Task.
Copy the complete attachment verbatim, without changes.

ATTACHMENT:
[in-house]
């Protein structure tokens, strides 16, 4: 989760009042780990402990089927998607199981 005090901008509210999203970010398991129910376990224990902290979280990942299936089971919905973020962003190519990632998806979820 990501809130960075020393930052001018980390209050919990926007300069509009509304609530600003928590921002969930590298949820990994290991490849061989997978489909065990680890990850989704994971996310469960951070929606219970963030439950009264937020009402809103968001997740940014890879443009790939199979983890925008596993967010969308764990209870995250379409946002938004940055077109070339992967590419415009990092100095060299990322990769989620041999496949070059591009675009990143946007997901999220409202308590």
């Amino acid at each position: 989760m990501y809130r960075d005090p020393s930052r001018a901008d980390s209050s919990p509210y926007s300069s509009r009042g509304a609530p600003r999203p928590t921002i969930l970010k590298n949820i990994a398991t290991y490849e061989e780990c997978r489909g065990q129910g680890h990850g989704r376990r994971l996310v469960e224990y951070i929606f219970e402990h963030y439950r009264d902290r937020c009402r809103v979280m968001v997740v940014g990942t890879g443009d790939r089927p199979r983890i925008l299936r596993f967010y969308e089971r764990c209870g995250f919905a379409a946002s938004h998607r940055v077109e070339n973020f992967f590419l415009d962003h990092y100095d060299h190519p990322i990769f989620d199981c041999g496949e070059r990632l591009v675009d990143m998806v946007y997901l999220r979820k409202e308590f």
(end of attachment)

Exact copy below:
[in-house]
């Protein structure tokens, strides 16, 4: 989760009042780990402990089927998607199981 005090901008509210999203970010398991129910376990224990902290979280990942299936089971919905973020962003190519990632998806979820 990501809130960075020393930052001018980390209050919990926007300069509009509304609530600003928590921002969930590298949820990994290991490849061989997978489909065990680890990850989704994971996310469960951070929606219970963030439950009264937020009402809103968001997740940014890879443009790939199979983890925008596993967010969308764990209870995250379409946002938004940055077109070339992967590419415009990092100095060299990322990769989620041999496949070059591009675009990143946007997901999220409202308590």
């Amino acid at each position: 989760m990501y809130r960075d005090p020393s930052r001018a901008d980390s209050s919990p509210y926007s300069s509009r009042g509304a609530p600003r999203p928590t921002i969930l970010k590298n949820i990994a398991t290991y490849e061989e780990c997978r489909g065990q129910g680890h990850g989704r376990r994971l996310v469960e224990y951070i929606f219970e402990h963030y439950r009264d902290r937020c009402r809103v979280m968001v997740v940014g990942t890879g443009d790939r089927p199979r983890i925008l299936r596993f967010y969308e089971r764990c209870g995250f919905a379409a946002s938004h998607r940055v077109e070339n973020f992967f590419l415009d962003h990092y100095d060299h190519p990322i990769f989620d199981c041999g496949e070059r990632l591009v675009d990143m998806v946007y997901l999220r979820k409202e308590f």